October 10, 2016  Print

A team of Australian and United States mental health researchers has found that combining new brain scan techniques with patient information about any early life trauma can predict with unprecedentedly high (80%) accuracy whether a depressed patient is likely to recover with anti-depressant medications (ADM), or not.

Image showing the amygdala in the brain
The amygdala is highlighted in pink.

The ability to predict ADM response is important because, up until now, the prescription by doctors of one kind of ADM over another has been largely guesswork and finding the right drug treatment can take years.

The research, published in the journal Proceedings of the National Academies of Science (PNAS), was led by a team at Stanford University, headed by Professor Leanne Williams.

The PNAS findings were based on data from 80 patients collected by The Westmead Institute for Medical Research in Sydney as part of the International Study to Predict Optimized Treatment in Depression (iSPOT-D), funded by Brain Resource Pty Ltd.

Paper co-author and director of The Westmead Institute’s Brain Dynamics Centre, Dr Mayuresh Korgaonkar, worked with Professor Williams on the MRI data collection for iSPOT-D.

Study participants lay in a functional MRI machine while viewing images of happy faces and fearful faces on a screen in front of them. Each face triggered brain circuits involving the amygdala – the main area of the brain responsible for evaluating and generating emotions.

“We know from previous research that the relative reactivity of the amygdala is strongly associated with depression,” said Dr Korgaonkar.

“In simple terms, if your amygdala is impaired you are more vulnerable to suffer from depression.

“We also know that high levels of exposure to early life stress (ELS) can impact on the amygdala, physically damaging the area - and its ability to moderate emotional response.”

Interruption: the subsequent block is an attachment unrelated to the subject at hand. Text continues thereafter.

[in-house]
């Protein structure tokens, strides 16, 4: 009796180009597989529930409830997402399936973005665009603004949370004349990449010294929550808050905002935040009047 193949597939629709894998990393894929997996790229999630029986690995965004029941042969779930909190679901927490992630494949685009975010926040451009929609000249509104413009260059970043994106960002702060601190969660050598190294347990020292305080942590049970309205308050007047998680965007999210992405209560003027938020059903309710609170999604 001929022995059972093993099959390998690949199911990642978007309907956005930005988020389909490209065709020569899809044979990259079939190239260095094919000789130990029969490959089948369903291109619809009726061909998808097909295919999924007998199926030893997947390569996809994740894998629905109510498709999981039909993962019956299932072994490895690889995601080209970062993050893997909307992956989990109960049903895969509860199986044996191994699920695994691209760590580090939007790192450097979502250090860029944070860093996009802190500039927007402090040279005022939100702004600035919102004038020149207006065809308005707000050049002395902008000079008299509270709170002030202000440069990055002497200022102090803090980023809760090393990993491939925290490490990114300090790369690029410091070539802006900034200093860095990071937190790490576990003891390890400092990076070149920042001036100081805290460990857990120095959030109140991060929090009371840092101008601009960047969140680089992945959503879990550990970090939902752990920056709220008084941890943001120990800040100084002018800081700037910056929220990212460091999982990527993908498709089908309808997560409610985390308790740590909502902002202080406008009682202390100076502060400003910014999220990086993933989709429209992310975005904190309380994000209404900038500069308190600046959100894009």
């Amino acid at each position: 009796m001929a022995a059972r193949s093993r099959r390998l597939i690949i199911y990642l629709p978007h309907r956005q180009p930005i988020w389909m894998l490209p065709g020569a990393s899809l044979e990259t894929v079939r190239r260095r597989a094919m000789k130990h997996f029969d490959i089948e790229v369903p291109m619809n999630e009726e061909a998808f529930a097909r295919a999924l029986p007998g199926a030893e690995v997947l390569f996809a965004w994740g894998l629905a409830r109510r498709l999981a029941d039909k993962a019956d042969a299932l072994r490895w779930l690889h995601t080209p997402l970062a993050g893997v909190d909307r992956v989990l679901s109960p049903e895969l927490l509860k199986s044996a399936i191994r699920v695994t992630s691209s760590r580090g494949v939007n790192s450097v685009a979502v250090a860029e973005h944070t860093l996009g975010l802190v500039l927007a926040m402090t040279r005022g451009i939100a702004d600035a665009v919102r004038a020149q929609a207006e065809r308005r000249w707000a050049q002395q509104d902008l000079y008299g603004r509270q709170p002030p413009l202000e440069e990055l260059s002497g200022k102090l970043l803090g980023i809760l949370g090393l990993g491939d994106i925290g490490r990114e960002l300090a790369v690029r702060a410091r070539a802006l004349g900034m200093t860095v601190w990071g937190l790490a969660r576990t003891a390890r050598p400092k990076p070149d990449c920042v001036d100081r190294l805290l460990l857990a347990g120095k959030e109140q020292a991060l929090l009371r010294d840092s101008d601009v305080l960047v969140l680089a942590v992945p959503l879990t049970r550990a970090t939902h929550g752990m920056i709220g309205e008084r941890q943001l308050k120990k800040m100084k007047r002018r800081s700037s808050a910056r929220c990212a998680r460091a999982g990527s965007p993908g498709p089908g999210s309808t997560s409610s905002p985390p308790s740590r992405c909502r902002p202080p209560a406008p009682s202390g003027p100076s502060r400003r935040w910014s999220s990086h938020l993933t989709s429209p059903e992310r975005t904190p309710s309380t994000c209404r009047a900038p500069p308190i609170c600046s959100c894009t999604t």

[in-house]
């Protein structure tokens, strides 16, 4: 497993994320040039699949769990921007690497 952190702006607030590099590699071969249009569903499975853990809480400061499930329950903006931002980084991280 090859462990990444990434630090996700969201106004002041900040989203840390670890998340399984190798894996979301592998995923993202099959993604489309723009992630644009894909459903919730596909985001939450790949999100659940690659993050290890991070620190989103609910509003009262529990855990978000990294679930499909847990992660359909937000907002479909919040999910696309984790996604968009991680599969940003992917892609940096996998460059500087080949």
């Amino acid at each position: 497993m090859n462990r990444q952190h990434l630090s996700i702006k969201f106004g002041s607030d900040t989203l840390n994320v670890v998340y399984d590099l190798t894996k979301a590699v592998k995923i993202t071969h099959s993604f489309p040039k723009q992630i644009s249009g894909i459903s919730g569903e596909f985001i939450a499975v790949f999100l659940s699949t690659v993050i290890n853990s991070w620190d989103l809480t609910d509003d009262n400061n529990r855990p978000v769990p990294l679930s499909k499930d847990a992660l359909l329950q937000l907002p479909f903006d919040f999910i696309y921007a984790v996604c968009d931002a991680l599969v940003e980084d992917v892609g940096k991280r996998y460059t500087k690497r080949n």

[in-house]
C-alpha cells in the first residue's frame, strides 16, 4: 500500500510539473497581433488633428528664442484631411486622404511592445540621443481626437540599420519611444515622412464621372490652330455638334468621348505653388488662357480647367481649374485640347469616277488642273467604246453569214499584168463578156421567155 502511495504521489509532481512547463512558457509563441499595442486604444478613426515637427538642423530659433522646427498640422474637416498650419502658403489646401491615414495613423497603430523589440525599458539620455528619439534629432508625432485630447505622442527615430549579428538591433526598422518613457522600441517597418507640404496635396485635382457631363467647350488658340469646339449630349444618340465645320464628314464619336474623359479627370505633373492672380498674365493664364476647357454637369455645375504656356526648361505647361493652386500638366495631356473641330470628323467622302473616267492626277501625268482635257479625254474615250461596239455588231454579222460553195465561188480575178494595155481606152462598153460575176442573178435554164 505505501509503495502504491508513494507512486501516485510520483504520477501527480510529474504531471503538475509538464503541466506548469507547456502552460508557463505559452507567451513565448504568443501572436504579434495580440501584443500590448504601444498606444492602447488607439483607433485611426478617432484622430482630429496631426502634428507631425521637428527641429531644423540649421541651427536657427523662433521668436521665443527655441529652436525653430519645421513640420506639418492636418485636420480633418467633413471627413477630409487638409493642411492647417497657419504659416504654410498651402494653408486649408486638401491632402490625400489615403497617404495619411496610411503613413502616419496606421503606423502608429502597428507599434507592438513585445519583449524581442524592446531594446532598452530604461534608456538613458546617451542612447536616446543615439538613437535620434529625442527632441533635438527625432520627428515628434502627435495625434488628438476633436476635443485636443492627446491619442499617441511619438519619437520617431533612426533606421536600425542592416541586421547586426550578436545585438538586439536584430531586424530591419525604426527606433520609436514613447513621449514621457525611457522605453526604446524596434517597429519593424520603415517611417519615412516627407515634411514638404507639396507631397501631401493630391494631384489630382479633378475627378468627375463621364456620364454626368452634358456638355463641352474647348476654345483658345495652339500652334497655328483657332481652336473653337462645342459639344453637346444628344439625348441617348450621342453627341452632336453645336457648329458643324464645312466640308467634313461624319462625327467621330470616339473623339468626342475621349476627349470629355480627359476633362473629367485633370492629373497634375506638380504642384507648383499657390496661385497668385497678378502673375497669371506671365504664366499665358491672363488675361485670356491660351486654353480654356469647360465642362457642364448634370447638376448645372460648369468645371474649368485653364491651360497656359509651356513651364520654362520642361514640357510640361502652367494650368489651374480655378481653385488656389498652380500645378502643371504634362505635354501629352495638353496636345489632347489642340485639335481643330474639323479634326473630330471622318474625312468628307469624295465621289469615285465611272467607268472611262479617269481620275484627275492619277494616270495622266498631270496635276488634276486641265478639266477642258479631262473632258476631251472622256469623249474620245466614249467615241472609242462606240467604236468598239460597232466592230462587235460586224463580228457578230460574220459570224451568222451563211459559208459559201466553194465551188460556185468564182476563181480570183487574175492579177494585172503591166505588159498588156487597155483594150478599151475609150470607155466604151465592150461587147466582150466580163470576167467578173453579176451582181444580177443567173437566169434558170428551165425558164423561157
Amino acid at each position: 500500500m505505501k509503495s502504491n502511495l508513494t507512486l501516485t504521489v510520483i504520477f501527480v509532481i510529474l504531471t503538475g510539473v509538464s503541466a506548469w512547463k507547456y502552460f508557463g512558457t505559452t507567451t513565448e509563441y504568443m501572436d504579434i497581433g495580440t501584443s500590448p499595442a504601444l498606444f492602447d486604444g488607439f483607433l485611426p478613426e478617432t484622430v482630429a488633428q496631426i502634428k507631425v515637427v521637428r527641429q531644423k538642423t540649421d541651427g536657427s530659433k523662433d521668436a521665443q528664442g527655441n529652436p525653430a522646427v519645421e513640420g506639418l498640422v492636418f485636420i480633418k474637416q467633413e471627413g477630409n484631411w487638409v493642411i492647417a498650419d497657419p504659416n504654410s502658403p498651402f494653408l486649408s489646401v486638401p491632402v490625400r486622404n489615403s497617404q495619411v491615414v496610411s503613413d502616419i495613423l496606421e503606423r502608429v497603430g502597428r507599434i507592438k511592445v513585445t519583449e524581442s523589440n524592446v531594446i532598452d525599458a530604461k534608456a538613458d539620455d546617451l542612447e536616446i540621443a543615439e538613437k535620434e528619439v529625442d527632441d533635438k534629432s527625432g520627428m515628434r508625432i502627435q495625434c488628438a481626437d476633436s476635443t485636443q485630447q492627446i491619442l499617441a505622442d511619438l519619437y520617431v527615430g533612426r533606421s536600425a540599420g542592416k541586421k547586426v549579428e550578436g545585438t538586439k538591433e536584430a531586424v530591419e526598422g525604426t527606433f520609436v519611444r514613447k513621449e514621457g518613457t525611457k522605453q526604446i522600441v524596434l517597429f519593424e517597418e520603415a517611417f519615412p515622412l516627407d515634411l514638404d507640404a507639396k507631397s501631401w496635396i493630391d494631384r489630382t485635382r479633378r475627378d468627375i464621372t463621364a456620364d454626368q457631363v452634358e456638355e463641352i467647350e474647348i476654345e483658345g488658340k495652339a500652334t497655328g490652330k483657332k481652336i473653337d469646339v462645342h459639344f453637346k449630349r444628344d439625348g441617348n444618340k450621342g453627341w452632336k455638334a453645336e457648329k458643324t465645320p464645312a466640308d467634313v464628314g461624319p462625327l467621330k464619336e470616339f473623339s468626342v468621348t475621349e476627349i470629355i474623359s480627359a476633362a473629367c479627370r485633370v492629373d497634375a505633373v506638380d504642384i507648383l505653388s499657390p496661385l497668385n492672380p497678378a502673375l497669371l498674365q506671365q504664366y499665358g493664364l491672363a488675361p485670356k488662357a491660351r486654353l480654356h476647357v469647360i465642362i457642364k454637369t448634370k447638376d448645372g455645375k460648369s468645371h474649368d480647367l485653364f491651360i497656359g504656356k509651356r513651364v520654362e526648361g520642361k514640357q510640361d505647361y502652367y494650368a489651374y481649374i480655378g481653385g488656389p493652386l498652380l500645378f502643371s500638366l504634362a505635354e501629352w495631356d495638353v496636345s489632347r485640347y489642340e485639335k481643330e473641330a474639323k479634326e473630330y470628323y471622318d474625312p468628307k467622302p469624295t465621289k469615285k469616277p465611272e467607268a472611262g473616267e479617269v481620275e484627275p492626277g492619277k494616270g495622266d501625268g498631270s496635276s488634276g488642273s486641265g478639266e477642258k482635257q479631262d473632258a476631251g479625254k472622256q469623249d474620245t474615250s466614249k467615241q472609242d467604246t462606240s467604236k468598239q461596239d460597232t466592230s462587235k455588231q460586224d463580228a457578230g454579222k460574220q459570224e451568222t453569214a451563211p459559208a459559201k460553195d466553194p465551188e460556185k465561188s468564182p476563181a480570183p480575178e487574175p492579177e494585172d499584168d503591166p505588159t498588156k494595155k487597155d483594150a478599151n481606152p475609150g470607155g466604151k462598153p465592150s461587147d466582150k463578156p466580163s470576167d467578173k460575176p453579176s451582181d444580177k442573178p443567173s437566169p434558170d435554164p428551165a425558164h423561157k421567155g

The MRI scans were conducted both before and after an eight-week treatment period with three commonly used antidepressants: sertraline (Zoloft), escitalopram (Lexapro) and venlafaxine (Effexor).

Participants also completed a 19-item questionnaire on ELS, which assessed exposure to abuse, neglect, family conflict, illness or death (or both), and natural disasters prior to the age of 18.

The researchers analysed the pre-treatment imaging and the questionnaire to predict how the individual patients would respond immediately after the eighth week.

Using a statistical analysis called predictive modelling, study results showed that participants exposed to a high level of ELS were most likely to recover with antidepressants if the amygdala was reactive to the happy faces.

Those with a high level of ELS whose amygdala showed low reactivity to the happy faces were less likely to recover with antidepressants.

“We were able to show how we can use an understanding of the whole person — their experiences and their brain function and the interaction between the two — to help tailor treatment choices,” said Professor Williams.

“We can now predict who is likely to recover on antidepressants in a way that takes into account their life history.”

This research finding is an important step towards giving clinicians the first objective diagnostic tool for the treatment of depression.  

The researchers envision the integrated clinic of the future in which physicians ask about childhood trauma and order a five-minute brain scan to help determine the best line of treatment.

“If we are thinking about trying to get this right the first time, it’s useful to consider the option of ordering a scan,” Professor Williams said. “It’s already done for so many other things - a broken leg, a heart problem, a potential tumour.”

The study also provides a table that the researchers say could ultimately be used by practicing physicians to determine the threshold at which antidepressant treatment is recommended depending on the varying levels of ELS and brain-scan results from patients.

Better depression diagnostics could make a significant impact of the community burden that results from the disease – and decrease the suffering of those affected.

“Today, if the first line of treatment doesn’t work, patients spend an average of two to three years going through a trial-and-error period before getting treatment that helps,” said Dr Korgaonkar.

“Quite aside from the patient’s continued suffering, the cost the economy of health care and lost productivity is enormous.”

“Better treatments for depression are urgently needed.”